Gadi Mizrahi ’s first EP on Spectral Sound, I Can Never Get Enough, embodies the kind of musical promiscuity that informs the parties and label output generated as one half of NYC’s infamous Wolf+Lamb duo. The title track announces itself with a languorous, supple pulse, before introducing a surprising degree of musicality and complexity—the nominal disco of “She Don’t” doesn’t just reward frequent listens, it demands it—for such an effortlessly inviting work. Brisk, fluid funk, a little light jacking, a stellar remix from Lowtec, and endless replayability await.
Last year, Denmark’s Choir of Young Believers toured overseas with Mew and headlined their own US tour. In January, they headlined across the UK and continental Europe. This March, Jannis and Co. arrive in America for a brief string of dates (including appearances at SXSW) in a four-piece lineup. The dates are as follows:
3/10 New York, NY @ Union Hall
3/11 New York, NY @ Pianos
3/13 Los Angeles, CA @ Bootleg Theatre
3/17 Austin, TX @ Red 7 (Terrorbird Day Party)
3/17 Austin, TX @ The Galaxy Room Patio (KCRW Showcase)
Choir of Young Believer’s new single, ‘Claustrophobia’, arrives on March 9th. Download The Antler’s remix of the track over at our RCRD LBL blog.
“Daydreams, the spots you see moving around when your eyes are closed tight, and the shapes you see in the world,” says Phantogram’s Josh Carter, “those are the kinds of things we want to surface in your mind when you hear a Phantogram song.” Equal parts RZA, Blonde Redhead, and Serge Gainsbourg, Saratoga, NY’s Phantogram combine scratchy beats, breathy vocals, and airtight pop songs in ways that will make your head spin. Phantogram’s debut album, Eyelid Movies, is now out on Barsuk on CD, and on Ghostly International exclusively on vinyl.
Ghostly Essentials: Rarities One is a free compilation of rare, unreleased, and hard-to-find music from our vaults. Highlights include Matthew Dear’s “Don’t Go This Way”, a tasty leftover from the Asa Breed sessions; Michna’s “Quadruple Gold Dipped”, an alternate version of the Magic Monday album-opener; and The Sight Below’s “Blown”, another piece of perfect melancholia from the prolific producer.
Ghostly Essentials: Rarities One is completely free. Download it, listen to it, send it to your friends and loved ones.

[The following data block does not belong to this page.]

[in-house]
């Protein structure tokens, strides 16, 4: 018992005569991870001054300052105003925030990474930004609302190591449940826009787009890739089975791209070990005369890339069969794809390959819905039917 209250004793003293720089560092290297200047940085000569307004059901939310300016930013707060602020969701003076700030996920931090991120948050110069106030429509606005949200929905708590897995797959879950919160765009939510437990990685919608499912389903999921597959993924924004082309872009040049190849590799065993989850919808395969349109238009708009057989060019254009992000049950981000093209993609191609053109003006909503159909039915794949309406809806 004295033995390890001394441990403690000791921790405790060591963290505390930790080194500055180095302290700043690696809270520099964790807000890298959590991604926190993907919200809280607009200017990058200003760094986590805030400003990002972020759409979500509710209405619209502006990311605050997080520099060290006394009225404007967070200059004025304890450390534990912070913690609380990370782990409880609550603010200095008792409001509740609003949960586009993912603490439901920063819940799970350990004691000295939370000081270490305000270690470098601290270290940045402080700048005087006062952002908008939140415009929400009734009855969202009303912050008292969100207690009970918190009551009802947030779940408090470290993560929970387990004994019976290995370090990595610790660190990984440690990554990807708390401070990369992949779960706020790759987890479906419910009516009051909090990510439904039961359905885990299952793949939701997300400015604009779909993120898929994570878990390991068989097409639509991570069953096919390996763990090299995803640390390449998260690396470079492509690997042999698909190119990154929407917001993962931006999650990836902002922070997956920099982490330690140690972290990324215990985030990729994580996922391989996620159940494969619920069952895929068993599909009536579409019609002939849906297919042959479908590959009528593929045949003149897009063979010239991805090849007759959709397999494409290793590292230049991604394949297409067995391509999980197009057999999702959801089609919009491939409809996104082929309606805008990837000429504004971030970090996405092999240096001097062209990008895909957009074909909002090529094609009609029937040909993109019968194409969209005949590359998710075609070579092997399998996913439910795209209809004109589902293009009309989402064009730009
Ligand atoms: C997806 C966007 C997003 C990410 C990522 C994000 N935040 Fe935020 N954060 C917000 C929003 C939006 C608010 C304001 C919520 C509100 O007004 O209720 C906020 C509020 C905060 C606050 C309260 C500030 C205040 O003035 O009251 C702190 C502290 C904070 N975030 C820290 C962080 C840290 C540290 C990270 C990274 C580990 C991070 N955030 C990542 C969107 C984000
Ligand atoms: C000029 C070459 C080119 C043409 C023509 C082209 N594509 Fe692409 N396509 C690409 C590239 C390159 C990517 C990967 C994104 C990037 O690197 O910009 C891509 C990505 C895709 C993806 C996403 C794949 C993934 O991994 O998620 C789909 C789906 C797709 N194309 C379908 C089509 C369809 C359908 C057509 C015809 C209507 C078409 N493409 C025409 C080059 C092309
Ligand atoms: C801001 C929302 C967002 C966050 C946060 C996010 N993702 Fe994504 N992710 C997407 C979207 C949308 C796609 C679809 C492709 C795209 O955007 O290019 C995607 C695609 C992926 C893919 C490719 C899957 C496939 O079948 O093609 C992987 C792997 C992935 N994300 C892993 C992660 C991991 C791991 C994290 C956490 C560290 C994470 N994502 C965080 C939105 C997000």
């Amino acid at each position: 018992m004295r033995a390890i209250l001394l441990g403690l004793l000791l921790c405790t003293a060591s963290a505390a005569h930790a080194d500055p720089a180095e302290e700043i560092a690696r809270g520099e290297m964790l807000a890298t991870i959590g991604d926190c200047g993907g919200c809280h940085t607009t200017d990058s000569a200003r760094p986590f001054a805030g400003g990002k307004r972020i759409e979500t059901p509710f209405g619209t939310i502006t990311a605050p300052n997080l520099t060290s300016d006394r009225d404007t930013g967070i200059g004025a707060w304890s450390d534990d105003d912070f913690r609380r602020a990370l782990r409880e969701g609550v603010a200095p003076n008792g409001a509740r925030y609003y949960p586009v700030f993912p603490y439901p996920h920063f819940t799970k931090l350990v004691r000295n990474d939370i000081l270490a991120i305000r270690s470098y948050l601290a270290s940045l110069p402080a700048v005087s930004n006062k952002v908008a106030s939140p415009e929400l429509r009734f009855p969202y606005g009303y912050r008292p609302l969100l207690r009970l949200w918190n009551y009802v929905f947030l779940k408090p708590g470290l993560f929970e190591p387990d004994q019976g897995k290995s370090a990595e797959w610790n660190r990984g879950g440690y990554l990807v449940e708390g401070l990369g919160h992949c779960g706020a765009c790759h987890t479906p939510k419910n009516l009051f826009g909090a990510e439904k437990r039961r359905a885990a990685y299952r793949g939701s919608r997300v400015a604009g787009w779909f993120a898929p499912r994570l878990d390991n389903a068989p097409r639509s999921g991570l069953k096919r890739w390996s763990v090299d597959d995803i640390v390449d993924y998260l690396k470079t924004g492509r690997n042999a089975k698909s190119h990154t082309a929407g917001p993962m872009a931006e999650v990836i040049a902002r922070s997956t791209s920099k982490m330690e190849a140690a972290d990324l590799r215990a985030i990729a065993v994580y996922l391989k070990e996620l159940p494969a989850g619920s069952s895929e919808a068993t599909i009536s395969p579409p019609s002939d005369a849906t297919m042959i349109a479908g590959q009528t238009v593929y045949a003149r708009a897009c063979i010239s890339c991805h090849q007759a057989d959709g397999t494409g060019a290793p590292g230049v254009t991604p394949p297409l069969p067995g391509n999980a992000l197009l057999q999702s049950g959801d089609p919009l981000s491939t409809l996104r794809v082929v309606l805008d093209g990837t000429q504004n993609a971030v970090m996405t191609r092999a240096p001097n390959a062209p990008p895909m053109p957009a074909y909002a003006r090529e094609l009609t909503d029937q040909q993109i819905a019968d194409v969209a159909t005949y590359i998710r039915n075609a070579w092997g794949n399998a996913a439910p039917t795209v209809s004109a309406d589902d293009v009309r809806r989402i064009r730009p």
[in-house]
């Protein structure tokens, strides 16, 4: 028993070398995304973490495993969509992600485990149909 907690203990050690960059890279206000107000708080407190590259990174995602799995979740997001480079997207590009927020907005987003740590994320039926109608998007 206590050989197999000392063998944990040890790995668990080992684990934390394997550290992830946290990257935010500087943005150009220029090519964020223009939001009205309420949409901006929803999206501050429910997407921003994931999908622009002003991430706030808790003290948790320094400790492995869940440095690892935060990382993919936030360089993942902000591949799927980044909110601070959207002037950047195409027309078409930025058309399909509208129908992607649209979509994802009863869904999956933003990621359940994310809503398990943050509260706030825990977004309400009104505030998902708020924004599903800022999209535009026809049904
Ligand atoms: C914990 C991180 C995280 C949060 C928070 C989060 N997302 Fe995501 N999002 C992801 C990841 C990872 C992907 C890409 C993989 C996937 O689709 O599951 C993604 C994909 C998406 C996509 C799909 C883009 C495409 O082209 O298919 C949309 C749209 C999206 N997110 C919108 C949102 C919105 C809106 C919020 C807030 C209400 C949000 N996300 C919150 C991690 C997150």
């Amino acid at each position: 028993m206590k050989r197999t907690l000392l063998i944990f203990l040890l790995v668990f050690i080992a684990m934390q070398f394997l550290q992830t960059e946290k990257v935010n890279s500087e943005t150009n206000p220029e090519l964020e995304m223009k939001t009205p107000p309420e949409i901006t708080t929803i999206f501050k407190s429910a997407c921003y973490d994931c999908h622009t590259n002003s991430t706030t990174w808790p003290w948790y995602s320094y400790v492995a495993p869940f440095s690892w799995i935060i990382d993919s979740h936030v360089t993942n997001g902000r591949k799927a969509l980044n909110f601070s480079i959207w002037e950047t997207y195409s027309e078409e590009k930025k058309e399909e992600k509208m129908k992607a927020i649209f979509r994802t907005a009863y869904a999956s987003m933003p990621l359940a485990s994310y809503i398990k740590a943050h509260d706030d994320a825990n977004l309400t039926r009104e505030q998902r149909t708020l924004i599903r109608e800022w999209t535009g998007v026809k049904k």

In “From the Vaults”, we dust off a classic Ghostly release that’s particularly ripe for rediscovery, and feature it at a discounted price at The Ghostly Store. First up: Mobius Band’s sublime 2005 full-length debut The Loving Sounds of Static, one of our all-time favorites.
Mobius Band ’s full-length Ghostly debut wrapped computer-aided production and pop songwriting into an endlessly appealing package, one that sits comfortably alongside more well-known electronic-pop contemporaries. Peter Sax, Noam Schatz, and Ben Sterling were young men when they recorded The Loving Sounds of Static, and their weathered idealism brings a melancholy cast to the album’s sterling guitars ‘n blips.
It’s rare that a demo sent through old-fashioned mail—let alone one with no return address or information attached—catches our ears. But that’s just what happened with “Ritual Feeling”, the first single by the mysterious Childproof Man.
‘Ritual Feeling’ is a slow-motion fall down a rabbit hole, a whopping 17 minutes of dank, molasses-speed rhythms and barely perceptible textural shifts. No build, no release—”Ritual Feeling” is all tension and mood, and its effect is the very definition of hypnotic. B-side “Who’s Been Meaning To” ups the energy but not the sense of relentless, endless groove, chugging through a relatively tame 14 minutes of hairy thumps and flailing vocal samples.
At the heart of Lusine’s 2009 full-length A Certain Distance lies the song ‘Twilight’, a placid, vocal-led downtempo lullabye. If “Two Dots”, A Certain Distance’s luminous first single, was the album’s knockout blow, “Twilight” is its victory lap—similar in scope and instrumentation but calmer in execution, its gently chugging drum programming and billowing puffs of Rhodes providing a weightless base for Vilja Larjosto’s voice, clear and knowing as ever.
The hypnotic video for Syntaks ’ “Blue Sunshine”—a gorgeously lumbering standout from the Danish duo’s debut, Ylajali—is an all-to-appropriate analog to the pair’s approach to music-making: a wash of color, fleeting glimpses of half-remembered imagery both heavenly and apocalyptic, and vertiginous shifts in scale superimposed over its creators’ faces. Syntaks’ Jakob Skott directed the clip, and his clear love of its subject matter (his musical collaborator and romantic partner, Anna Cecilia) is apparent throughout.
Culled from Mux Mool’s EPs, mixtapes, and beat vaults, the Viking Funeral EP collects five choice Mux cuts into one concentrated blast of music, an introduction to Brian Lindgren’s dazzling take on homespun electro hip-hop and a preamble to his upcoming full-length opus, Skulltaste.